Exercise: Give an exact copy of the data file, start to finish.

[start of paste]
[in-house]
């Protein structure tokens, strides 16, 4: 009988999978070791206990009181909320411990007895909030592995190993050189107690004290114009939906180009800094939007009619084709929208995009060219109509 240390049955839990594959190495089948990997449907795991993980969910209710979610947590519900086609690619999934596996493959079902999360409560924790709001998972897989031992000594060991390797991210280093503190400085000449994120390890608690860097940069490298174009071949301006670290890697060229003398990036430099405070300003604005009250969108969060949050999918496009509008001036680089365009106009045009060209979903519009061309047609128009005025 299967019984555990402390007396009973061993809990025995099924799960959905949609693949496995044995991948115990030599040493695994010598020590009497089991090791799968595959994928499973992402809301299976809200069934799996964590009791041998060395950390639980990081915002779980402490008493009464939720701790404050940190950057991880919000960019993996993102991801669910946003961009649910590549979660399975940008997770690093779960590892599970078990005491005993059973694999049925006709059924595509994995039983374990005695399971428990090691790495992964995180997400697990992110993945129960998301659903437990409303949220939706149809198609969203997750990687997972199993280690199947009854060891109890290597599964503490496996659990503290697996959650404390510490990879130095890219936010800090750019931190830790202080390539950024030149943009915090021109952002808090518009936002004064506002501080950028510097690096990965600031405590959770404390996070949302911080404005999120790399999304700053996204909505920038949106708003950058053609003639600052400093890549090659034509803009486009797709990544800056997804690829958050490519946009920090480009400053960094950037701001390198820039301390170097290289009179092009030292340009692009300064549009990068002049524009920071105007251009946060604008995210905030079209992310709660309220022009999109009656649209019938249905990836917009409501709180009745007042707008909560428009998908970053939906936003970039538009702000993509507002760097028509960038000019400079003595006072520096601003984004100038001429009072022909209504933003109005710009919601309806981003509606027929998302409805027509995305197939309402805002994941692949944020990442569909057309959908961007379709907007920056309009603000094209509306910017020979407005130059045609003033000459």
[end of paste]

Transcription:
[in-house]
């Protein structure tokens, strides 16, 4: 009988999978070791206990009181909320411990007895909030592995190993050189107690004290114009939906180009800094939007009619084709929208995009060219109509 240390049955839990594959190495089948990997449907795991993980969910209710979610947590519900086609690619999934596996493959079902999360409560924790709001998972897989031992000594060991390797991210280093503190400085000449994120390890608690860097940069490298174009071949301006670290890697060229003398990036430099405070300003604005009250969108969060949050999918496009509008001036680089365009106009045009060209979903519009061309047609128009005025 299967019984555990402390007396009973061993809990025995099924799960959905949609693949496995044995991948115990030599040493695994010598020590009497089991090791799968595959994928499973992402809301299976809200069934799996964590009791041998060395950390639980990081915002779980402490008493009464939720701790404050940190950057991880919000960019993996993102991801669910946003961009649910590549979660399975940008997770690093779960590892599970078990005491005993059973694999049925006709059924595509994995039983374990005695399971428990090691790495992964995180997400697990992110993945129960998301659903437990409303949220939706149809198609969203997750990687997972199993280690199947009854060891109890290597599964503490496996659990503290697996959650404390510490990879130095890219936010800090750019931190830790202080390539950024030149943009915090021109952002808090518009936002004064506002501080950028510097690096990965600031405590959770404390996070949302911080404005999120790399999304700053996204909505920038949106708003950058053609003639600052400093890549090659034509803009486009797709990544800056997804690829958050490519946009920090480009400053960094950037701001390198820039301390170097290289009179092009030292340009692009300064549009990068002049524009920071105007251009946060604008995210905030079209992310709660309220022009999109009656649209019938249905990836917009409501709180009745007042707008909560428009998908970053939906936003970039538009702000993509507002760097028509960038000019400079003595006072520096601003984004100038001429009072022909209504933003109005710009919601309806981003509606027929998302409805027509995305197939309402805002994941692949944020990442569909057309959908961007379709907007920056309009603000094209509306910017020979407005130059045609003033000459």